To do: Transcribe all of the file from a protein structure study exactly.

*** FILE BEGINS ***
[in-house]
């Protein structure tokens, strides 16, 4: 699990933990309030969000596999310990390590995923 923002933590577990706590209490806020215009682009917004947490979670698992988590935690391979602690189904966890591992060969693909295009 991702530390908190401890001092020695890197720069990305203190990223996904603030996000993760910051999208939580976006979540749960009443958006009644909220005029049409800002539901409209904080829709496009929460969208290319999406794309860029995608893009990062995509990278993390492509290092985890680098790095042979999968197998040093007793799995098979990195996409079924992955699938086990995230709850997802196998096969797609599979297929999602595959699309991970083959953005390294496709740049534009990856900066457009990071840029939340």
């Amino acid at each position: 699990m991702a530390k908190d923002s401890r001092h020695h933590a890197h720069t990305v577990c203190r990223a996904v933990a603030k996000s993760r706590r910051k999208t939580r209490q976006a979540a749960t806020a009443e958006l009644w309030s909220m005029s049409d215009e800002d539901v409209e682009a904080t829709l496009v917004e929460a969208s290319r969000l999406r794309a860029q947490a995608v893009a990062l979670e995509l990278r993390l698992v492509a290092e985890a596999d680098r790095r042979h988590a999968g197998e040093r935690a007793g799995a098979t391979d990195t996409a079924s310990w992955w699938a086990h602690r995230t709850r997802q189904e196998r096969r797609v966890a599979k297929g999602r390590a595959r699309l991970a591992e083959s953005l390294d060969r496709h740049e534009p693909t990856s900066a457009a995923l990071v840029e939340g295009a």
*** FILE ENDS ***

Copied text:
[in-house]
């Protein structure tokens, strides 16, 4: 699990933990309030969000596999310990390590995923 923002933590577990706590209490806020215009682009917004947490979670698992988590935690391979602690189904966890591992060969693909295009 991702530390908190401890001092020695890197720069990305203190990223996904603030996000993760910051999208939580976006979540749960009443958006009644909220005029049409800002539901409209904080829709496009929460969208290319999406794309860029995608893009990062995509990278993390492509290092985890680098790095042979999968197998040093007793799995098979990195996409079924992955699938086990995230709850997802196998096969797609599979297929999602595959699309991970083959953005390294496709740049534009990856900066457009990071840029939340």
């Amino acid at each position: 699990m991702a530390k908190d923002s401890r001092h020695h933590a890197h720069t990305v577990c203190r990223a996904v933990a603030k996000s993760r706590r910051k999208t939580r209490q976006a979540a749960t806020a009443e958006l009644w309030s909220m005029s049409d215009e800002d539901v409209e682009a904080t829709l496009v917004e929460a969208s290319r969000l999406r794309a860029q947490a995608v893009a990062l979670e995509l990278r993390l698992v492509a290092e985890a596999d680098r790095r042979h988590a999968g197998e040093r935690a007793g799995a098979t391979d990195t996409a079924s310990w992955w699938a086990h602690r995230t709850r997802q189904e196998r096969r797609v966890a599979k297929g999602r390590a595959r699309l991970a591992e083959s953005l390294d060969r496709h740049e534009p693909t990856s900066a457009a995923l990071v840029e939340g295009a």